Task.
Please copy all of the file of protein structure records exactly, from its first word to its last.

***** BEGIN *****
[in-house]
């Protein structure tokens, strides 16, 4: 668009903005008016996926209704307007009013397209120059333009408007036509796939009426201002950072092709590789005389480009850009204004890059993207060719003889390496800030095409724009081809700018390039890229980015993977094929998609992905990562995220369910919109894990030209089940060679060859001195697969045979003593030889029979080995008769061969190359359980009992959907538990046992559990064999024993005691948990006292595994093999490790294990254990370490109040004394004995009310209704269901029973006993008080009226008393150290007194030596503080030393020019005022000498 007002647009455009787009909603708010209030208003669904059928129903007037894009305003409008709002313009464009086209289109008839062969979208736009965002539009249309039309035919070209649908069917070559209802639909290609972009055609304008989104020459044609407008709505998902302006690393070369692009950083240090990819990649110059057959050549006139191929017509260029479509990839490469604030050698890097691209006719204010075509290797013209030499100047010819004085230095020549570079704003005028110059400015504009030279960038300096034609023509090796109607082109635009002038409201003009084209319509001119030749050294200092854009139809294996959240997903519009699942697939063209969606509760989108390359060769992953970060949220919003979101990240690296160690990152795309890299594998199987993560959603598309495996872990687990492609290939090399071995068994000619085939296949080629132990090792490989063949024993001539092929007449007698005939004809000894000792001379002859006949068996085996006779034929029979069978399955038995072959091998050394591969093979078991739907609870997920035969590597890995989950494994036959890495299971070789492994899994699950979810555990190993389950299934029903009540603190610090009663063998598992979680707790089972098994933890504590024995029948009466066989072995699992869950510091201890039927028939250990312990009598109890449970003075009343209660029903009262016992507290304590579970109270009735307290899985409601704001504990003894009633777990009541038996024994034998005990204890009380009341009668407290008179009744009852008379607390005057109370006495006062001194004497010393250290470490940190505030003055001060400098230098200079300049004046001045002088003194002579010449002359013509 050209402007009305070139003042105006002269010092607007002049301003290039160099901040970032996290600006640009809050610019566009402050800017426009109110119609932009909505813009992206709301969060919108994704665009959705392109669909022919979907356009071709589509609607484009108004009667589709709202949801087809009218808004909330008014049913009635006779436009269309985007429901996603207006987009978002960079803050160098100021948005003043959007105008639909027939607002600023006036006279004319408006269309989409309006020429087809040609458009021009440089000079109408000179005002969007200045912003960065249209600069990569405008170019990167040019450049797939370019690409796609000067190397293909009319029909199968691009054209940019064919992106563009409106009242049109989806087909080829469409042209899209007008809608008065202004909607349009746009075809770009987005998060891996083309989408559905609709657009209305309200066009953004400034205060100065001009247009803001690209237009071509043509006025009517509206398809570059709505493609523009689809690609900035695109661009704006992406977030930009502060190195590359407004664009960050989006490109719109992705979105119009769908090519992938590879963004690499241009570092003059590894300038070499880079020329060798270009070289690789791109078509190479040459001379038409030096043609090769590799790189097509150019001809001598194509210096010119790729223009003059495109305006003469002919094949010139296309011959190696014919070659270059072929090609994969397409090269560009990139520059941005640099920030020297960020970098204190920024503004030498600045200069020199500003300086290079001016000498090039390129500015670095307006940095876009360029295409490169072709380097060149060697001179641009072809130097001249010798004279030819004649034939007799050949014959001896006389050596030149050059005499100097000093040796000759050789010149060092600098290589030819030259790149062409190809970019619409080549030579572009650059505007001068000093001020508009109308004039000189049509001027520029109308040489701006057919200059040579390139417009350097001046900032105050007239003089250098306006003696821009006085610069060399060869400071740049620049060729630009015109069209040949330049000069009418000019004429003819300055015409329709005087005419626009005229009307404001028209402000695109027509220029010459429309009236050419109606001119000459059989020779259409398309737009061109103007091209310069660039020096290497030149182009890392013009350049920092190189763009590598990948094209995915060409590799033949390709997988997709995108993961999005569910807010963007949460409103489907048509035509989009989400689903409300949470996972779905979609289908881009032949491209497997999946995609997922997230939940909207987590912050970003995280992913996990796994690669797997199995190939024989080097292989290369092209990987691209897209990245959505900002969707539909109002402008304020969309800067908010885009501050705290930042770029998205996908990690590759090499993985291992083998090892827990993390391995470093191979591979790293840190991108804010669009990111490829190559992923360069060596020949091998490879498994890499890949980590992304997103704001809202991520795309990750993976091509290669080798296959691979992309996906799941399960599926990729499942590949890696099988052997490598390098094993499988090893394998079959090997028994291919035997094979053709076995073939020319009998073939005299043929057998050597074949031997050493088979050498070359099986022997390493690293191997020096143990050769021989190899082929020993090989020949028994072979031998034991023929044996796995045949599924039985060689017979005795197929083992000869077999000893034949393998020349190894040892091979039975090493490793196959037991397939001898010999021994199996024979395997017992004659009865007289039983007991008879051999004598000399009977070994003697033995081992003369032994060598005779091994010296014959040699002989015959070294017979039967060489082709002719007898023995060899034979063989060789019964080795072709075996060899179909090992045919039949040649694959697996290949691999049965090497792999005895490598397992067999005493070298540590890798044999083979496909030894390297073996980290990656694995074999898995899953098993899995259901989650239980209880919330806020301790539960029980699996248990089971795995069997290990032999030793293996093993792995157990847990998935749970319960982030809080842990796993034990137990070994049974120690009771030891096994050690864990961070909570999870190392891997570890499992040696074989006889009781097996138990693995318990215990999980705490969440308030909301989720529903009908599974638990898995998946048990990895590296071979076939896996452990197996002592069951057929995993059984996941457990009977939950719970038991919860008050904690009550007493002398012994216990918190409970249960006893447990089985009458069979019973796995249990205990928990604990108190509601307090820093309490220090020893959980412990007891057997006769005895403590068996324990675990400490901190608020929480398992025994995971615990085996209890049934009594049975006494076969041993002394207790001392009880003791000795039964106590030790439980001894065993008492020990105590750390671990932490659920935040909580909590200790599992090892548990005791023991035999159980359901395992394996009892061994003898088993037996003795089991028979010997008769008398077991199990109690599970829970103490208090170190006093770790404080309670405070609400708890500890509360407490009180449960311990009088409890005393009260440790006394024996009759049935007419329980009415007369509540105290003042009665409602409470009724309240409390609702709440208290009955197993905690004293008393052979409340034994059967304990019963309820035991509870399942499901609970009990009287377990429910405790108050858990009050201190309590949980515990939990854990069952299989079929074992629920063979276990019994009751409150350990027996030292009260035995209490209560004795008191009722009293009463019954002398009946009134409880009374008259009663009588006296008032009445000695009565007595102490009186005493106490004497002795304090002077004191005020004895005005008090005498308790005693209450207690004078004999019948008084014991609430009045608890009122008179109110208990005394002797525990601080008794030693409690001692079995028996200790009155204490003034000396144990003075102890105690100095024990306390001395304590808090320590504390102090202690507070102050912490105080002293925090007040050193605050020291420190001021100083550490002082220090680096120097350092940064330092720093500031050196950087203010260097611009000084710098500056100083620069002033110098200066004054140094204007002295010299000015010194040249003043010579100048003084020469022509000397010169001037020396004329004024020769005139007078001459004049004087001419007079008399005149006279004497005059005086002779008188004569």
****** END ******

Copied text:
[in-house]
């Protein structure tokens, strides 16, 4: 668009903005008016996926209704307007009013397209120059333009408007036509796939009426201002950072092709590789005389480009850009204004890059993207060719003889390496800030095409724009081809700018390039890229980015993977094929998609992905990562995220369910919109894990030209089940060679060859001195697969045979003593030889029979080995008769061969190359359980009992959907538990046992559990064999024993005691948990006292595994093999490790294990254990370490109040004394004995009310209704269901029973006993008080009226008393150290007194030596503080030393020019005022000498 007002647009455009787009909603708010209030208003669904059928129903007037894009305003409008709002313009464009086209289109008839062969979208736009965002539009249309039309035919070209649908069917070559209802639909290609972009055609304008989104020459044609407008709505998902302006690393070369692009950083240090990819990649110059057959050549006139191929017509260029479509990839490469604030050698890097691209006719204010075509290797013209030499100047010819004085230095020549570079704003005028110059400015504009030279960038300096034609023509090796109607082109635009002038409201003009084209319509001119030749050294200092854009139809294996959240997903519009699942697939063209969606509760989108390359060769992953970060949220919003979101990240690296160690990152795309890299594998199987993560959603598309495996872990687990492609290939090399071995068994000619085939296949080629132990090792490989063949024993001539092929007449007698005939004809000894000792001379002859006949068996085996006779034929029979069978399955038995072959091998050394591969093979078991739907609870997920035969590597890995989950494994036959890495299971070789492994899994699950979810555990190993389950299934029903009540603190610090009663063998598992979680707790089972098994933890504590024995029948009466066989072995699992869950510091201890039927028939250990312990009598109890449970003075009343209660029903009262016992507290304590579970109270009735307290899985409601704001504990003894009633777990009541038996024994034998005990204890009380009341009668407290008179009744009852008379607390005057109370006495006062001194004497010393250290470490940190505030003055001060400098230098200079300049004046001045002088003194002579010449002359013509 050209402007009305070139003042105006002269010092607007002049301003290039160099901040970032996290600006640009809050610019566009402050800017426009109110119609932009909505813009992206709301969060919108994704665009959705392109669909022919979907356009071709589509609607484009108004009667589709709202949801087809009218808004909330008014049913009635006779436009269309985007429901996603207006987009978002960079803050160098100021948005003043959007105008639909027939607002600023006036006279004319408006269309989409309006020429087809040609458009021009440089000079109408000179005002969007200045912003960065249209600069990569405008170019990167040019450049797939370019690409796609000067190397293909009319029909199968691009054209940019064919992106563009409106009242049109989806087909080829469409042209899209007008809608008065202004909607349009746009075809770009987005998060891996083309989408559905609709657009209305309200066009953004400034205060100065001009247009803001690209237009071509043509006025009517509206398809570059709505493609523009689809690609900035695109661009704006992406977030930009502060190195590359407004664009960050989006490109719109992705979105119009769908090519992938590879963004690499241009570092003059590894300038070499880079020329060798270009070289690789791109078509190479040459001379038409030096043609090769590799790189097509150019001809001598194509210096010119790729223009003059495109305006003469002919094949010139296309011959190696014919070659270059072929090609994969397409090269560009990139520059941005640099920030020297960020970098204190920024503004030498600045200069020199500003300086290079001016000498090039390129500015670095307006940095876009360029295409490169072709380097060149060697001179641009072809130097001249010798004279030819004649034939007799050949014959001896006389050596030149050059005499100097000093040796000759050789010149060092600098290589030819030259790149062409190809970019619409080549030579572009650059505007001068000093001020508009109308004039000189049509001027520029109308040489701006057919200059040579390139417009350097001046900032105050007239003089250098306006003696821009006085610069060399060869400071740049620049060729630009015109069209040949330049000069009418000019004429003819300055015409329709005087005419626009005229009307404001028209402000695109027509220029010459429309009236050419109606001119000459059989020779259409398309737009061109103007091209310069660039020096290497030149182009890392013009350049920092190189763009590598990948094209995915060409590799033949390709997988997709995108993961999005569910807010963007949460409103489907048509035509989009989400689903409300949470996972779905979609289908881009032949491209497997999946995609997922997230939940909207987590912050970003995280992913996990796994690669797997199995190939024989080097292989290369092209990987691209897209990245959505900002969707539909109002402008304020969309800067908010885009501050705290930042770029998205996908990690590759090499993985291992083998090892827990993390391995470093191979591979790293840190991108804010669009990111490829190559992923360069060596020949091998490879498994890499890949980590992304997103704001809202991520795309990750993976091509290669080798296959691979992309996906799941399960599926990729499942590949890696099988052997490598390098094993499988090893394998079959090997028994291919035997094979053709076995073939020319009998073939005299043929057998050597074949031997050493088979050498070359099986022997390493690293191997020096143990050769021989190899082929020993090989020949028994072979031998034991023929044996796995045949599924039985060689017979005795197929083992000869077999000893034949393998020349190894040892091979039975090493490793196959037991397939001898010999021994199996024979395997017992004659009865007289039983007991008879051999004598000399009977070994003697033995081992003369032994060598005779091994010296014959040699002989015959070294017979039967060489082709002719007898023995060899034979063989060789019964080795072709075996060899179909090992045919039949040649694959697996290949691999049965090497792999005895490598397992067999005493070298540590890798044999083979496909030894390297073996980290990656694995074999898995899953098993899995259901989650239980209880919330806020301790539960029980699996248990089971795995069997290990032999030793293996093993792995157990847990998935749970319960982030809080842990796993034990137990070994049974120690009771030891096994050690864990961070909570999870190392891997570890499992040696074989006889009781097996138990693995318990215990999980705490969440308030909301989720529903009908599974638990898995998946048990990895590296071979076939896996452990197996002592069951057929995993059984996941457990009977939950719970038991919860008050904690009550007493002398012994216990918190409970249960006893447990089985009458069979019973796995249990205990928990604990108190509601307090820093309490220090020893959980412990007891057997006769005895403590068996324990675990400490901190608020929480398992025994995971615990085996209890049934009594049975006494076969041993002394207790001392009880003791000795039964106590030790439980001894065993008492020990105590750390671990932490659920935040909580909590200790599992090892548990005791023991035999159980359901395992394996009892061994003898088993037996003795089991028979010997008769008398077991199990109690599970829970103490208090170190006093770790404080309670405070609400708890500890509360407490009180449960311990009088409890005393009260440790006394024996009759049935007419329980009415007369509540105290003042009665409602409470009724309240409390609702709440208290009955197993905690004293008393052979409340034994059967304990019963309820035991509870399942499901609970009990009287377990429910405790108050858990009050201190309590949980515990939990854990069952299989079929074992629920063979276990019994009751409150350990027996030292009260035995209490209560004795008191009722009293009463019954002398009946009134409880009374008259009663009588006296008032009445000695009565007595102490009186005493106490004497002795304090002077004191005020004895005005008090005498308790005693209450207690004078004999019948008084014991609430009045608890009122008179109110208990005394002797525990601080008794030693409690001692079995028996200790009155204490003034000396144990003075102890105690100095024990306390001395304590808090320590504390102090202690507070102050912490105080002293925090007040050193605050020291420190001021100083550490002082220090680096120097350092940064330092720093500031050196950087203010260097611009000084710098500056100083620069002033110098200066004054140094204007002295010299000015010194040249003043010579100048003084020469022509000397010169001037020396004329004024020769005139007078001459004049004087001419007079008399005149006279004497005059005086002779008188004569």